communications tower (Alexander Yakimov/

Iowa taps into FirstNet for 911 backup

The Iowa Communications Network (ICN) has partnered with Iowa’s Homeland Security and Emergency Management Department (HSEMD) to use FirstNet as the backup connection for the state’s public safety answering points (PSAPs).

ICN has deployed FirstNet LTE connections to 24 of the state’s 113 PSAPs so far, with about 10 more slated for installations. Under the agreement, connected PSAPs will automatically reroute 911 calls from ICN to FirstNet to keep callers wirelessly connected.

The effort grew out of HSEMD’s work since 2017 to increase shared services among the PSAPs. Because the PSAPs operate under home rule, meaning each makes its own IT decisions, they traditionally have had standalone call-handling equipment, which was costly, said Blake DeRouchey, 911 program manager at HSEMD, which runs Iowa’s 911 system.

An arrangement with ICN allowed for shared services, the use of which HSEMD incentivized through cost-saving measures. HSEMD purchased the bulk of the call-handling equipment from Zetron, a critical communications company, and covers a “substantial amount” of costs, DeRouchey said. PSAPs’ remote equipment connects to Iowa’s equipment via ICN, which is made up of about 3,400 miles of fiber optics.

Other benefits of the shared services, the cost of which HSEMD splits 50/50 with the PSAPs, include computer-aided dispatch, emergency medical dispatch, logging and mapping. Any PSAP may opt into those functions. The FirstNet backup -- a separate virtual-private network within FirstNet’s infrastructure -- is another benefit of the arrangement with ICN.

“We quickly realized that if that one feed through the ICN were to go down for various maintenance windows, [users would be] much more in the dark than they would have been previously because there was so much riding that connection now,” DeRouchey said.

Now, if ICN goes down for scheduled maintenance or a fiber cut, PSAPs won’t lose connectivity.

“If they’re on a call, they might notice a three- to four-second delay gap,” said Mike Lauer, solutions architect at ICN. “What ends up happening is this is automatic reroute, and then the PSAP doesn’t lose a call, they don’t lose connection. They just hear a gap.”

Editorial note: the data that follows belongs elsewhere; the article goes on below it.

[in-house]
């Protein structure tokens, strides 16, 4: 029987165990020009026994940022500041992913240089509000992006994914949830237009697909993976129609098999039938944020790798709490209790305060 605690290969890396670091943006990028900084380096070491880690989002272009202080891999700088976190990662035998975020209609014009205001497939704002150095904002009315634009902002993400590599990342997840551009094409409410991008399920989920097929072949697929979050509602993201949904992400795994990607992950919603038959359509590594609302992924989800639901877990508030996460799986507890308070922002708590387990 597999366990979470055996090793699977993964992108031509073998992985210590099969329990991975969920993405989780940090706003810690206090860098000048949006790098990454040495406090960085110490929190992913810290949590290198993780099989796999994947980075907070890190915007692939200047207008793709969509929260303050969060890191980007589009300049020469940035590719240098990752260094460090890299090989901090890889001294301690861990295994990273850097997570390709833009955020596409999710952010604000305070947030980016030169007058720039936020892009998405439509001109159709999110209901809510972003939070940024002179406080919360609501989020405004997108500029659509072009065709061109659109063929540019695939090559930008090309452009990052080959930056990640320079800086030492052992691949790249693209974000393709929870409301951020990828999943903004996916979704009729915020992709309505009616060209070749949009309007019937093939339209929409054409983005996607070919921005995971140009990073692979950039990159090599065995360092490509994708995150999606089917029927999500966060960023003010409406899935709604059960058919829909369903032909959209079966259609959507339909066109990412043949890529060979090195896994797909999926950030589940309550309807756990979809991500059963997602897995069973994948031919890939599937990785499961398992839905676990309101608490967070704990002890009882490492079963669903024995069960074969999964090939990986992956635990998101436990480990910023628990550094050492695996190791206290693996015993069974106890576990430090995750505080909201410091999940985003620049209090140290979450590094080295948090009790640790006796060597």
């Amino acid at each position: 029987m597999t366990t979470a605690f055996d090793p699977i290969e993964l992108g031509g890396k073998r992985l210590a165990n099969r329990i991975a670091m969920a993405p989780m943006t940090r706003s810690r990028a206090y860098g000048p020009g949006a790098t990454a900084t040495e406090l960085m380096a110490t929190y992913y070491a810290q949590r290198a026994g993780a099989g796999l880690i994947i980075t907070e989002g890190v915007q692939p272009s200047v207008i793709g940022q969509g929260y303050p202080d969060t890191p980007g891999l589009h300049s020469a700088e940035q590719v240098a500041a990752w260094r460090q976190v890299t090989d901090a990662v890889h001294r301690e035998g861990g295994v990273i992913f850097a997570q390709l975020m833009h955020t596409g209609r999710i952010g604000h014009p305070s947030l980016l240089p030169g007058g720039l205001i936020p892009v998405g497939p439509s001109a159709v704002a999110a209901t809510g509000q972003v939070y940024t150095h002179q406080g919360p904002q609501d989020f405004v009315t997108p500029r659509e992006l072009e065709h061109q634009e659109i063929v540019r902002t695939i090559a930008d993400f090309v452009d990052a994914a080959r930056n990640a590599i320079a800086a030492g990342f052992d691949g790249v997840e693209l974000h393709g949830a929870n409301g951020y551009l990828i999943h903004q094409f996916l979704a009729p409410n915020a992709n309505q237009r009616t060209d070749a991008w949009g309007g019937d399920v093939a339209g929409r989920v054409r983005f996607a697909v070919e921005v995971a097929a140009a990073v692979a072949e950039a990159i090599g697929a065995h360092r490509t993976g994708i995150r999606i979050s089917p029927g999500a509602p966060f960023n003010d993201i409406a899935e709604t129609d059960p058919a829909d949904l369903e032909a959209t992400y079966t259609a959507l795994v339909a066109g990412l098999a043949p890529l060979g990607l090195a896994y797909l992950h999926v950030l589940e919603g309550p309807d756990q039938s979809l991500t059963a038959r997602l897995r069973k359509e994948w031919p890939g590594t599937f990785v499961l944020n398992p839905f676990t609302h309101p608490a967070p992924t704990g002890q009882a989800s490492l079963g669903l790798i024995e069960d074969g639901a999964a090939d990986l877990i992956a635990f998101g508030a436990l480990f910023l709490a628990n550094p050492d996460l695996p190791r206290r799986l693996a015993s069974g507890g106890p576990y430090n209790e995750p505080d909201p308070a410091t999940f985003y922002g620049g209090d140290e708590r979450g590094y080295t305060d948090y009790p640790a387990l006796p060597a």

When ICN comes back on, the switch back is also automatic. “I always think of it in terms of driving because networks and data delivery are like cars,” Lauer said. “Data’s the cars on the road, then the road is the network. It’s literally just a car going off on an exit ramp and then coming back on, on the enter ramp.”

Initially, HSEMD considered physical circuit connection options, but found those cost-prohibitive and lacking the redundancy the agency sought.

“The reason why we decided to go more with LTE was it did provide a geo-redundant network,” Lauer said. ICN was looking for connectivity to secure data centers that could be controlled by ICN’s  security and compliance standards, he added.

Iowa was the fifth state to opt into FirstNet, the nationwide high-speed broadband network that AT&T is building for first responders and public-safety workers, so much of the state is covered by Band 14, the spectrum that the government set aside for FirstNet.

That means most PSAPs are able to take advantage of the FirstNet backup, although signal availability and the PSAP’s proximity to a FirstNet tower are considerations, Lauer said. At distances greater than five miles, for instance, the signal becomes questionable, but FirstNet’s relationships with other LTE carriers kick in.

“So far it’s been good -- haven’t had a PSAP yet that has fallen into [being] just too far out of reach,” Lauer said.

ICN is a Radio Access Network, and a benefit of that, Lauer said, is that it uses only the radio network when it switches to FirstNet.

Ideally, all 113 PSAPs will be connected, but the decision is ultimately up to each one. They have time, though, DeRouchey said. “We’re not looking to end this program anytime soon, so that option [remains] available even a year or two from now if a PSAP decides to join,” he said.

About the Author

Stephanie Kanowitz is a freelance writer based in northern Virginia.


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